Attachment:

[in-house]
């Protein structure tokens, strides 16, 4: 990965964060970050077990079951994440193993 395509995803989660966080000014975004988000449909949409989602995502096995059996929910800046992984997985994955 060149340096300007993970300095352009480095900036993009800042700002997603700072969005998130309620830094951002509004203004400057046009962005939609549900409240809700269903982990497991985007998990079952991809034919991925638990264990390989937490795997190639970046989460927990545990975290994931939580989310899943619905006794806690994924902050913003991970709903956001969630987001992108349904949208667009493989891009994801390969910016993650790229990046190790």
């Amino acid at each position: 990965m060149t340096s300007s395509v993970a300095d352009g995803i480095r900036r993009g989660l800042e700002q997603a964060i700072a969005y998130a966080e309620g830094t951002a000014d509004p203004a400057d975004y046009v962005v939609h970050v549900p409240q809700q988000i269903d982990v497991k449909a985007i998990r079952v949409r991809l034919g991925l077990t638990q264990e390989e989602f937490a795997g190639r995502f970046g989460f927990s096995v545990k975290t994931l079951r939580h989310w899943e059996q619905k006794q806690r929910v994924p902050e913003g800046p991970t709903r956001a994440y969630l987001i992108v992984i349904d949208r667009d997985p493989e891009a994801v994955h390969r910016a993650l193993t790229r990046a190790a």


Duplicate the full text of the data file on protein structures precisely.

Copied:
[in-house]
């Protein structure tokens, strides 16, 4: 990965964060970050077990079951994440193993 395509995803989660966080000014975004988000449909949409989602995502096995059996929910800046992984997985994955 060149340096300007993970300095352009480095900036993009800042700002997603700072969005998130309620830094951002509004203004400057046009962005939609549900409240809700269903982990497991985007998990079952991809034919991925638990264990390989937490795997190639970046989460927990545990975290994931939580989310899943619905006794806690994924902050913003991970709903956001969630987001992108349904949208667009493989891009994801390969910016993650790229990046190790």
């Amino acid at each position: 990965m060149t340096s300007s395509v993970a300095d352009g995803i480095r900036r993009g989660l800042e700002q997603a964060i700072a969005y998130a966080e309620g830094t951002a000014d509004p203004a400057d975004y046009v962005v939609h970050v549900p409240q809700q988000i269903d982990v497991k449909a985007i998990r079952v949409r991809l034919g991925l077990t638990q264990e390989e989602f937490a795997g190639r995502f970046g989460f927990s096995v545990k975290t994931l079951r939580h989310w899943e059996q619905k006794q806690r929910v994924p902050e913003g800046p991970t709903r956001a994440y969630l987001i992108v992984i349904d949208r667009d997985p493989e891009a994801v994955h390969r910016a993650l193993t790229r990046a190790a």